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Professor Alicia Ouellette's work on doctors with disabilities was recently cited twice by the Iowa Supreme Court in its decision on Palmer College of Chiropractic v. Davenport Civil Rights Commission, in which the court ruled five to two that the college had violated a blind student's rights by denying him the use of a sighted reader to describe x-rays, resulting in the student leaving the chiropractic program.
The court cited Professor Ouellette's article "Patients to Peers: Barriers and Opportunities for Doctors with Disabilities," published last year in the Nevada Law Review.
In the article, Professor Ouellette explicates the barriers to medical school admission for people with sensory and motor impairments, and goes on to argue that enrolling people with sensory and motor disabilities in medical schools is necessary not only as a matter of justice to applicants with disabilities, but also as an essential component of a medical system that respects persons with disabilities.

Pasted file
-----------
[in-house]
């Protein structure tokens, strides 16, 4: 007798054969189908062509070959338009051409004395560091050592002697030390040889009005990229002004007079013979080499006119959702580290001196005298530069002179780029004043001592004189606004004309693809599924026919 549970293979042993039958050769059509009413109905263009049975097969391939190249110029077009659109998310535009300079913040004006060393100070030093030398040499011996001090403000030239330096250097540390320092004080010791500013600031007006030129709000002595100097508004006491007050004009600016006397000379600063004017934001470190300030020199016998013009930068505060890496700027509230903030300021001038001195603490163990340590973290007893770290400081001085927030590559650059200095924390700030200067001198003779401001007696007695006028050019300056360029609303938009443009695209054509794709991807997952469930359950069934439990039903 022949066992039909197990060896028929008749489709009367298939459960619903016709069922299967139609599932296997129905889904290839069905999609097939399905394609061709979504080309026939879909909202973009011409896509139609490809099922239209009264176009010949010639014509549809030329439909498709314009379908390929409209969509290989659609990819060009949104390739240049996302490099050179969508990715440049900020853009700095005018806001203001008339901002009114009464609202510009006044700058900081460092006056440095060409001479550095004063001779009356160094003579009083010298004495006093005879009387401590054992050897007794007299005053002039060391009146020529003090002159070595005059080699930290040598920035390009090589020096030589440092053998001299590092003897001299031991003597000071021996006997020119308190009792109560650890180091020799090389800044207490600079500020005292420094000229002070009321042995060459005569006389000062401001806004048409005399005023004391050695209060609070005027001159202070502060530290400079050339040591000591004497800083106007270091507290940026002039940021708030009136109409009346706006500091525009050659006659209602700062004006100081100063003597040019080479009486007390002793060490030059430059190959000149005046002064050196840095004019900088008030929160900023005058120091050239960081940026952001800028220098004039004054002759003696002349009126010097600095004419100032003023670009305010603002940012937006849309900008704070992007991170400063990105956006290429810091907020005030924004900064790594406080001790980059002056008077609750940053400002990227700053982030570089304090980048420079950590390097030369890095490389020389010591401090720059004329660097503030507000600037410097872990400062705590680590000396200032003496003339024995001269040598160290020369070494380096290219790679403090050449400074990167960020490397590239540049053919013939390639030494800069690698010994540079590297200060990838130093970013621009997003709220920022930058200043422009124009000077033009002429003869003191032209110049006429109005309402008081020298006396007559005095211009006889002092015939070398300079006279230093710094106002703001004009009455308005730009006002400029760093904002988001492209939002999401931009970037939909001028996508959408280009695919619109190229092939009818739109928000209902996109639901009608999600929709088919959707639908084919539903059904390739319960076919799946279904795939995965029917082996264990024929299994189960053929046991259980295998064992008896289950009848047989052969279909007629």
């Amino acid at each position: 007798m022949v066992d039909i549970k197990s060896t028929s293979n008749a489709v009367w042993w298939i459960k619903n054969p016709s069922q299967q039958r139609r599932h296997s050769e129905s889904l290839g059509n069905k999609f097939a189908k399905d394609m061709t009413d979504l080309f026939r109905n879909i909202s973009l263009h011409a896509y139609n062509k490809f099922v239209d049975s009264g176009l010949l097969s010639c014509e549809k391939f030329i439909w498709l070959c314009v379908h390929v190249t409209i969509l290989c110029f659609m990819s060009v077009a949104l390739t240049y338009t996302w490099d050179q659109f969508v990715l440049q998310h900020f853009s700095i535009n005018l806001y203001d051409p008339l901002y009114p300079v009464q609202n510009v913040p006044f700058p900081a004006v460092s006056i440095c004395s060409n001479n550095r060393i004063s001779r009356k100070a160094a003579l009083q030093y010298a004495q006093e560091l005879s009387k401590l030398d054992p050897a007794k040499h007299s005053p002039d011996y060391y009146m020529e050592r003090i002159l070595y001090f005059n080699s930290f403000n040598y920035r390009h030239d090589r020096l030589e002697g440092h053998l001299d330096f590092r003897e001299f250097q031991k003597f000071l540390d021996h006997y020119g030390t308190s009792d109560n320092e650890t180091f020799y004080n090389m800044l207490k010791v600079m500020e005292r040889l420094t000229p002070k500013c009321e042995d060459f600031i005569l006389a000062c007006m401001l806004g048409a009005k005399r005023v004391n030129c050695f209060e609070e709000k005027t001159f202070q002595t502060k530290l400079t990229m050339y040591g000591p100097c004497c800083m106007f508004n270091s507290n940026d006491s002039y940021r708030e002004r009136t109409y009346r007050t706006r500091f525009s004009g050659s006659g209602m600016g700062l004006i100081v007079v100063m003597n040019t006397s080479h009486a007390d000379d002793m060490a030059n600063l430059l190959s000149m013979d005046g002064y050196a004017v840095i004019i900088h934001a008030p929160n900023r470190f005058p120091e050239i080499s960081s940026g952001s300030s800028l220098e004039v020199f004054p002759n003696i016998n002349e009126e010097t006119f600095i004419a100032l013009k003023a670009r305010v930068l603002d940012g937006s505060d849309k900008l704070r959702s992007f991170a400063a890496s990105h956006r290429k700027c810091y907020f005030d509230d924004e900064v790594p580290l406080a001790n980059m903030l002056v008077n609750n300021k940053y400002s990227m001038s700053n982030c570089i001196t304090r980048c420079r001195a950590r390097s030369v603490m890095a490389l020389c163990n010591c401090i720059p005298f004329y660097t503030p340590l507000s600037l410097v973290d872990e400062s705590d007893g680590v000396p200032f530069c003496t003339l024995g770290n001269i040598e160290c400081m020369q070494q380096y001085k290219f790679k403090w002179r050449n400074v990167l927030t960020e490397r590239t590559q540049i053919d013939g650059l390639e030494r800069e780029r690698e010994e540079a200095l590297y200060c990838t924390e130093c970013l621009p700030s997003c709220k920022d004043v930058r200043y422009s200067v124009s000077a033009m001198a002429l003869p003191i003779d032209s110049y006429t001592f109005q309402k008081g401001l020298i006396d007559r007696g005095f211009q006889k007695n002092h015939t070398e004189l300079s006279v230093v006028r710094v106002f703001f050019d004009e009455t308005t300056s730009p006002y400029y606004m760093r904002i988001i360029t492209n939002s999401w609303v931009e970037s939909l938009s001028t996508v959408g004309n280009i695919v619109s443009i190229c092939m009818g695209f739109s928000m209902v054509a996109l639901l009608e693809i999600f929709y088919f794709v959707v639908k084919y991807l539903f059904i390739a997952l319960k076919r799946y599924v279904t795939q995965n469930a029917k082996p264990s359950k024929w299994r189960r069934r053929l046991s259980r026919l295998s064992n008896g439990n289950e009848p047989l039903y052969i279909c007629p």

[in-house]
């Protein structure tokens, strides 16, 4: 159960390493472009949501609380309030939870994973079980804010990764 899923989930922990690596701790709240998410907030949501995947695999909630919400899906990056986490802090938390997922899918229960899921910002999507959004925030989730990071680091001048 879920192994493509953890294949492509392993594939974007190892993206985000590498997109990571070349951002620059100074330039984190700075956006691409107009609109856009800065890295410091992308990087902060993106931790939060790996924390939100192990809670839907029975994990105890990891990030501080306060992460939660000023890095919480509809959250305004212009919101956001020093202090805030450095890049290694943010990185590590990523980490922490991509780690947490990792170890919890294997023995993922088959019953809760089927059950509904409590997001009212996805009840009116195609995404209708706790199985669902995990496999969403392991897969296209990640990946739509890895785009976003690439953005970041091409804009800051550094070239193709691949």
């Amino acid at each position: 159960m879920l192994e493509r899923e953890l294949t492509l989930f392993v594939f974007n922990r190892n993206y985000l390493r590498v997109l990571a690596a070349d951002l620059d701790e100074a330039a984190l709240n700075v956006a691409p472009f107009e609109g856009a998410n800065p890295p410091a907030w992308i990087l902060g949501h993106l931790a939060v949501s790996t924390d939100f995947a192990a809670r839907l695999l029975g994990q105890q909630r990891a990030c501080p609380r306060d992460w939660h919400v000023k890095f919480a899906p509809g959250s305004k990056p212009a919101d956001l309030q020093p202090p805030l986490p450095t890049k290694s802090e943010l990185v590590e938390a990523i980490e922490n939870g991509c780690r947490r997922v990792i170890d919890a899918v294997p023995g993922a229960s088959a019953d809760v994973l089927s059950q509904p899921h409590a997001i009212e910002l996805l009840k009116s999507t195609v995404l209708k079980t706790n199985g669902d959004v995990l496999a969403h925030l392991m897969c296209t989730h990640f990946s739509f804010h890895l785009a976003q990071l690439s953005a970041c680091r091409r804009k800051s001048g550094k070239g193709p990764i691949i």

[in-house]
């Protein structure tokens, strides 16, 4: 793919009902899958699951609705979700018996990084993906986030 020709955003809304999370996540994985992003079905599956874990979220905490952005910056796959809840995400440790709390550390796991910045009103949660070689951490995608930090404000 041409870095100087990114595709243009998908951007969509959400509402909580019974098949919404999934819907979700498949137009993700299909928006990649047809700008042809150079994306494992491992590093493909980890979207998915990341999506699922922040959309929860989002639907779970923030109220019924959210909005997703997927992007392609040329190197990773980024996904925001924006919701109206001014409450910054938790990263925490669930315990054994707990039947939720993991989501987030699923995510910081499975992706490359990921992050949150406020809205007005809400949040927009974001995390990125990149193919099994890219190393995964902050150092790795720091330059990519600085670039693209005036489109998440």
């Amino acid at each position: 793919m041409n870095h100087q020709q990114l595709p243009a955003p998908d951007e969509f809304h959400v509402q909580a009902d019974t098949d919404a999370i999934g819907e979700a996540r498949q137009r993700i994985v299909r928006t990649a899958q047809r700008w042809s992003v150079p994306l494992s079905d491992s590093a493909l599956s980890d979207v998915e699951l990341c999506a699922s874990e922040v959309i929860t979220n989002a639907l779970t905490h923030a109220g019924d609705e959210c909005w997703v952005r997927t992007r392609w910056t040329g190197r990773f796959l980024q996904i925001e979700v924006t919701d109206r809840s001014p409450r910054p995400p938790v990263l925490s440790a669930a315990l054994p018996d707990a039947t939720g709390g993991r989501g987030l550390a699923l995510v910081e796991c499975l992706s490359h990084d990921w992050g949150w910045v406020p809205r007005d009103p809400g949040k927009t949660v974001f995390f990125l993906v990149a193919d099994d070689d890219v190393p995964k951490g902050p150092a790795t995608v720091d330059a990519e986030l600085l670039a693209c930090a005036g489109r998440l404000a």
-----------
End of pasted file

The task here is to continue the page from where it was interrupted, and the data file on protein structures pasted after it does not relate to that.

Professor Ouellette is also the associate dean for academic affairs and intellectual life at Albany Law School, as well as a professor of bioethics at the Union Graduate College/Mt. Sinai School of Medicine Program in Bioethics.
A leading scholar in the field of bioethics, Professor Ouellette recently published the book Bioethics and Disability: Toward a Disability-Conscious Bioethics. She teaches a Bioethics Seminar, Constitutional Law, and Human Reproduction: Legal and Moral Issues.
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Professor Ouellette graduated from Albany Law School in 1994, where she was Editor-in-Chief of the Albany Law Review.